Review: A sold out Union Transfer crowd swoons for James Blake
All photos by Melody Chiang
UK born electro pop sensation James Blake entranced a sold out Union Transfer crowd on Monday night with a soulful performance that was nothing short of spellbinding. The young Blake, who won the prestigious Mercury Music Prize this year for his album Overgrown, is no ordinary electronic outfit: instead of enticing you to bounce against the walls like a wild banshee, his live shows pull from the depths of your soul and ask you to simply feel, and that’s precisely what went down at Union Transfer.
The set opened with the bone chilling and hair raising track “I Never Learnt to Share” from Blake’s self-titled album released back in 2011. From the shrills and shrieks that accompanied the opening vocal loops the early number was clearly a crowd favorite. Blake did a beautiful job of incorporating beloved older tracks that early fans yearn for with songs from the most recent release Overgrown, his most widely popular album yet. At a climatic point in the performance Blake began with the more digitized and bass-heavy “Air and Lack Thereof”, a single from way back in 2009, before transitioning into arguably his most popular track “CMYK”, which features rare outside sampling from R&B artist Kelis (Blake’s usual MO is to use his own vocals). Naturally, the whoops and woo’s from the crowd were in full force.
In the relatively short time Blake was on stage, he managed to perform almost all of Overgrown to the delight of many who became introduced to Blake’s music following the album’s release. One of the most beautifully intimate parts of the set came with Blake’s performance of “Our Love Comes Back”, featuring soft vocals in a slower loop that made our hearts jump and throats lump. It was so moving you could hear a pin drop in the max capacity venue (in reality it was the soft clinking of glasses from the back bar that emphasized the silence). He continued to pull from Overgrown with “I am Sold”, “Digital Lion” and the initial track release “Retrograde” that garnered the album so much attention.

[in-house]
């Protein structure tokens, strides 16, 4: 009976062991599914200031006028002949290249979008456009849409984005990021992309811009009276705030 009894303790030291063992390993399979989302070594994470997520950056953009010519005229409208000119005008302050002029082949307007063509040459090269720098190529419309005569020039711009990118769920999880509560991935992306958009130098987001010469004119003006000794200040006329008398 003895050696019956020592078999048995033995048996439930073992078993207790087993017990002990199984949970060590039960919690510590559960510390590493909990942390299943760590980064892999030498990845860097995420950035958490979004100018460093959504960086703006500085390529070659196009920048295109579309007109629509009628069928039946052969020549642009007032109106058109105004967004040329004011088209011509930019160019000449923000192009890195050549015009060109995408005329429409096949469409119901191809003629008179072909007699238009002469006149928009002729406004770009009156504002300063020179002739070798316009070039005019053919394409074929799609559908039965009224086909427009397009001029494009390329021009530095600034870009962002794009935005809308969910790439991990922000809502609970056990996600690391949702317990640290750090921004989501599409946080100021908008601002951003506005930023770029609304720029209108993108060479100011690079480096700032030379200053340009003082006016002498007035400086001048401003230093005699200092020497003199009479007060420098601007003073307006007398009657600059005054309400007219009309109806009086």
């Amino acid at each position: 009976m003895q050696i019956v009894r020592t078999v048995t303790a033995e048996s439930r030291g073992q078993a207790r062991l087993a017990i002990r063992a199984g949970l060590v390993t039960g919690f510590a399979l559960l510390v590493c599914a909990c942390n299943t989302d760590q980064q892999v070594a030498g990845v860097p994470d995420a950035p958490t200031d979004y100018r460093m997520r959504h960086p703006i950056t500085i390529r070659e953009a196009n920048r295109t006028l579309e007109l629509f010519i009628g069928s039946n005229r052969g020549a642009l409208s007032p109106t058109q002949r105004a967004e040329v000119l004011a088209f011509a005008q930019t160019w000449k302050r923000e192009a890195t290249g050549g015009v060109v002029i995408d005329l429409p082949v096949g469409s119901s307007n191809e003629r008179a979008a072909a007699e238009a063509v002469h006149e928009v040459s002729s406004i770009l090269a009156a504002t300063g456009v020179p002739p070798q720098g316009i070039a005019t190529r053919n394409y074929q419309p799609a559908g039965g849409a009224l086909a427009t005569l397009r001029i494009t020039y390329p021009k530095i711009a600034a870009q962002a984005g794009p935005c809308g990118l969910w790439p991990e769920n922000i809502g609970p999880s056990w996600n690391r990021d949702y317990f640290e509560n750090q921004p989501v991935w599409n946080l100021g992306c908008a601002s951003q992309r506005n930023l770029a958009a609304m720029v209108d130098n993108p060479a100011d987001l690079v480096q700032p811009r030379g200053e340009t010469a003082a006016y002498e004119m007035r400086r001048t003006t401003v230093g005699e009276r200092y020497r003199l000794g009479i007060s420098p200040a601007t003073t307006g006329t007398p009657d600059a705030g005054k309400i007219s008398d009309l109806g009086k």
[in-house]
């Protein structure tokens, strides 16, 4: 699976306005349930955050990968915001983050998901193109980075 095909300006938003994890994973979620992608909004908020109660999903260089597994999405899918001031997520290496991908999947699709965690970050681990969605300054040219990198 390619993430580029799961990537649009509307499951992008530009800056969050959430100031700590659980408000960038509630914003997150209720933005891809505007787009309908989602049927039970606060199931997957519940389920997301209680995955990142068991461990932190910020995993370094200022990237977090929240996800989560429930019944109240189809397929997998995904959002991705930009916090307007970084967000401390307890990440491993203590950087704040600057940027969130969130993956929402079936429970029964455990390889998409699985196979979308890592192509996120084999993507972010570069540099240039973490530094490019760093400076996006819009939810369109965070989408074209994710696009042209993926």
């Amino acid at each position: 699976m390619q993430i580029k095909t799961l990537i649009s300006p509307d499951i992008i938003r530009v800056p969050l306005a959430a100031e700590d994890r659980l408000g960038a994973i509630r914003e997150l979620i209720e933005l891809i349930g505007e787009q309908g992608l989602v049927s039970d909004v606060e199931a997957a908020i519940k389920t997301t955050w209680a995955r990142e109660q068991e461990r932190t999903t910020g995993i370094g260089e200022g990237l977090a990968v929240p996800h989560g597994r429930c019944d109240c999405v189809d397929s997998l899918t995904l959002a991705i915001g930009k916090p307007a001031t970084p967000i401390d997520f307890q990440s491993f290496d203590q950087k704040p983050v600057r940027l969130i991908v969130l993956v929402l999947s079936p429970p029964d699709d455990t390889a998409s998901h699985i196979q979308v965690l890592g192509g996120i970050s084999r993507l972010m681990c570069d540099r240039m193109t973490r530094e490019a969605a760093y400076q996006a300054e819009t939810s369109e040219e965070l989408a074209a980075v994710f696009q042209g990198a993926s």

Never one to stick to a particular album live, Blake returned to 2011’s James Blake with “A Wilhelm Scream”, a track that displays Blake’s own transition from his older style of music to new, merging the former concentration on potent beat loops to the latter’s more lyrically heavy style found on Overgrown. He strayed further with a cover of Joni Mitchell’s “A Case of You”, a curveball that threw off everyone in the crowd in the most wonderful way. “Limit to Your Love”, a Feist cover and another of Blake’s most popular tracks, kept everybody ablaze before the heart melting conclusion. Nobody in the audience had any clue of the masterpiece that was to come.
The encore was not just the cherry on top of a perfect evening, it was the whole damn cake. James returned to the stage alone, and, in one of the few dialogues with the audience, said, more or less, “please shut up so I can record the loop here without wooing and yelling and create this with you” (not exactly it, but very close). What proceeded was utter silence as Blake serenaded us with the raw vocals of “Measurements” before layering and looping the song in its entirety in front of our very ears. The passion was palpable, and every person in that venue left in a zombie-like daze that can only spring from hearts completely content.
Never Learnt To Share
Life Round Here
To The Last
Air and Lack Thereof
I Am Sold
Our Love Comes Back
A Case Of You
Limit To Your Love
A Wilhelm Scream